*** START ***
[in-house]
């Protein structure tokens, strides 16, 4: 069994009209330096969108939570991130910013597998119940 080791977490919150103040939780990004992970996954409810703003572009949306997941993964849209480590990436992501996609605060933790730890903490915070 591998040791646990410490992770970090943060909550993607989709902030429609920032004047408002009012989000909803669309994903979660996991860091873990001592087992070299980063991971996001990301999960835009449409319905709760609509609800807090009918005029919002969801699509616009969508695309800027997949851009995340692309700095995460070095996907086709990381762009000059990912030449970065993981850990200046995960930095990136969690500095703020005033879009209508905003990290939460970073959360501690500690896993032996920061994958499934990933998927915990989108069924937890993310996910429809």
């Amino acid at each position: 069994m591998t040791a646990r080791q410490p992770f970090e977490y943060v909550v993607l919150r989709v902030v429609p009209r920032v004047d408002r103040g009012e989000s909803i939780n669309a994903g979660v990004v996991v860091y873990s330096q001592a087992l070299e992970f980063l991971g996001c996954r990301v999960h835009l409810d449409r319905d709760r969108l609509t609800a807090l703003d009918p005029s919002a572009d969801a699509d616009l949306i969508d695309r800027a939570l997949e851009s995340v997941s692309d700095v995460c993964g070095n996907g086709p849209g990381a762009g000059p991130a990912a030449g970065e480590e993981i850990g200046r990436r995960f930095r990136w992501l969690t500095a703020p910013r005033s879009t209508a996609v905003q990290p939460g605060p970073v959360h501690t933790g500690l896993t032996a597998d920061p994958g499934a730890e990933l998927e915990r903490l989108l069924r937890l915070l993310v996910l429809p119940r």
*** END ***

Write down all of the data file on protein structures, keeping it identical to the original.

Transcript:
[in-house]
């Protein structure tokens, strides 16, 4: 069994009209330096969108939570991130910013597998119940 080791977490919150103040939780990004992970996954409810703003572009949306997941993964849209480590990436992501996609605060933790730890903490915070 591998040791646990410490992770970090943060909550993607989709902030429609920032004047408002009012989000909803669309994903979660996991860091873990001592087992070299980063991971996001990301999960835009449409319905709760609509609800807090009918005029919002969801699509616009969508695309800027997949851009995340692309700095995460070095996907086709990381762009000059990912030449970065993981850990200046995960930095990136969690500095703020005033879009209508905003990290939460970073959360501690500690896993032996920061994958499934990933998927915990989108069924937890993310996910429809």
């Amino acid at each position: 069994m591998t040791a646990r080791q410490p992770f970090e977490y943060v909550v993607l919150r989709v902030v429609p009209r920032v004047d408002r103040g009012e989000s909803i939780n669309a994903g979660v990004v996991v860091y873990s330096q001592a087992l070299e992970f980063l991971g996001c996954r990301v999960h835009l409810d449409r319905d709760r969108l609509t609800a807090l703003d009918p005029s919002a572009d969801a699509d616009l949306i969508d695309r800027a939570l997949e851009s995340v997941s692309d700095v995460c993964g070095n996907g086709p849209g990381a762009g000059p991130a990912a030449g970065e480590e993981i850990g200046r990436r995960f930095r990136w992501l969690t500095a703020p910013r005033s879009t209508a996609v905003q990290p939460g605060p970073v959360h501690t933790g500690l896993t032996a597998d920061p994958g499934a730890e990933l998927e915990r903490l989108l069924r937890l915070l993310v996910l429809p119940r």